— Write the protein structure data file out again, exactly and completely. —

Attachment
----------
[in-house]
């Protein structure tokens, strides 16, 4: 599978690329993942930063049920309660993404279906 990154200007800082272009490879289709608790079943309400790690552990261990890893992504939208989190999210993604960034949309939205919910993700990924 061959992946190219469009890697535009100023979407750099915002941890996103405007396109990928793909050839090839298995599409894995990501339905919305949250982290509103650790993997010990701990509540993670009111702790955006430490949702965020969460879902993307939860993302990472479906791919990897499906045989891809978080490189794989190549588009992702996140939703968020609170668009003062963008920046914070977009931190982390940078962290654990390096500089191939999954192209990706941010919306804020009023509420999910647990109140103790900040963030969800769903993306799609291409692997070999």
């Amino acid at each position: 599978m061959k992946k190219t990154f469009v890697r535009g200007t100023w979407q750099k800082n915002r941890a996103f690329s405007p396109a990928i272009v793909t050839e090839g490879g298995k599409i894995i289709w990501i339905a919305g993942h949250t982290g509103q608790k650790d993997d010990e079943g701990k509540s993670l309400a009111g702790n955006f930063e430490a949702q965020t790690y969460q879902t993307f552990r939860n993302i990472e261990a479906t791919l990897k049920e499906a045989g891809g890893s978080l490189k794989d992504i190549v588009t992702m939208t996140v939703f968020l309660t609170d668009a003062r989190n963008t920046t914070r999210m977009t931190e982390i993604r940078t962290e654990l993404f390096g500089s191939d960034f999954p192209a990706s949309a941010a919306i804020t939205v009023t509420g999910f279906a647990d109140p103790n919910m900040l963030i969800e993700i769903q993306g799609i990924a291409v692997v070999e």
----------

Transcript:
[in-house]
């Protein structure tokens, strides 16, 4: 599978690329993942930063049920309660993404279906 990154200007800082272009490879289709608790079943309400790690552990261990890893992504939208989190999210993604960034949309939205919910993700990924 061959992946190219469009890697535009100023979407750099915002941890996103405007396109990928793909050839090839298995599409894995990501339905919305949250982290509103650790993997010990701990509540993670009111702790955006430490949702965020969460879902993307939860993302990472479906791919990897499906045989891809978080490189794989190549588009992702996140939703968020609170668009003062963008920046914070977009931190982390940078962290654990390096500089191939999954192209990706941010919306804020009023509420999910647990109140103790900040963030969800769903993306799609291409692997070999």
């Amino acid at each position: 599978m061959k992946k190219t990154f469009v890697r535009g200007t100023w979407q750099k800082n915002r941890a996103f690329s405007p396109a990928i272009v793909t050839e090839g490879g298995k599409i894995i289709w990501i339905a919305g993942h949250t982290g509103q608790k650790d993997d010990e079943g701990k509540s993670l309400a009111g702790n955006f930063e430490a949702q965020t790690y969460q879902t993307f552990r939860n993302i990472e261990a479906t791919l990897k049920e499906a045989g891809g890893s978080l490189k794989d992504i190549v588009t992702m939208t996140v939703f968020l309660t609170d668009a003062r989190n963008t920046t914070r999210m977009t931190e982390i993604r940078t962290e654990l993404f390096g500089s191939d960034f999954p192209a990706s949309a941010a919306i804020t939205v009023t509420g999910f279906a647990d109140p103790n919910m900040l963030i969800e993700i769903q993306g799609i990924a291409v692997v070999e």